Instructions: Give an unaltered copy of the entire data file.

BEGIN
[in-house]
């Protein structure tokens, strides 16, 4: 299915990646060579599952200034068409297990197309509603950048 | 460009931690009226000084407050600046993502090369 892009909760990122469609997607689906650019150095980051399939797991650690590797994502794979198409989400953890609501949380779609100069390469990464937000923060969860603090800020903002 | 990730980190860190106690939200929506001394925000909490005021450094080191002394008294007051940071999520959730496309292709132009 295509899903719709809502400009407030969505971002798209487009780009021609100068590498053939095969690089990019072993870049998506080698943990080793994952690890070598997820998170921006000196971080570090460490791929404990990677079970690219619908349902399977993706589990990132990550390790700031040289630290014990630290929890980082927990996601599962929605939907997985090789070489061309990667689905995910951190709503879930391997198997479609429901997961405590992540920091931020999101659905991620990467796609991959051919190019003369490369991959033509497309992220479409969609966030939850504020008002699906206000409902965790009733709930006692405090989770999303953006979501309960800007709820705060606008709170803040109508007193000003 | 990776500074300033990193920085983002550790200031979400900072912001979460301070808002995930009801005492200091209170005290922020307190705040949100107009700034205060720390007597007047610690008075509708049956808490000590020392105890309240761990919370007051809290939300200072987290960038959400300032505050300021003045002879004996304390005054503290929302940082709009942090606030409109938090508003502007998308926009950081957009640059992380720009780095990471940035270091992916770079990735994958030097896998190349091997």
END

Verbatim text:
[in-house]
């Protein structure tokens, strides 16, 4: 299915990646060579599952200034068409297990197309509603950048 | 460009931690009226000084407050600046993502090369 892009909760990122469609997607689906650019150095980051399939797991650690590797994502794979198409989400953890609501949380779609100069390469990464937000923060969860603090800020903002 | 990730980190860190106690939200929506001394925000909490005021450094080191002394008294007051940071999520959730496309292709132009 295509899903719709809502400009407030969505971002798209487009780009021609100068590498053939095969690089990019072993870049998506080698943990080793994952690890070598997820998170921006000196971080570090460490791929404990990677079970690219619908349902399977993706589990990132990550390790700031040289630290014990630290929890980082927990996601599962929605939907997985090789070489061309990667689905995910951190709503879930391997198997479609429901997961405590992540920091931020999101659905991620990467796609991959051919190019003369490369991959033509497309992220479409969609966030939850504020008002699906206000409902965790009733709930006692405090989770999303953006979501309960800007709820705060606008709170803040109508007193000003 | 990776500074300033990193920085983002550790200031979400900072912001979460301070808002995930009801005492200091209170005290922020307190705040949100107009700034205060720390007597007047610690008075509708049956808490000590020392105890309240761990919370007051809290939300200072987290960038959400300032505050300021003045002879004996304390005054503290929302940082709009942090606030409109938090508003502007998308926009950081957009640059992380720009780095990471940035270091992916770079990735994958030097896998190349091997």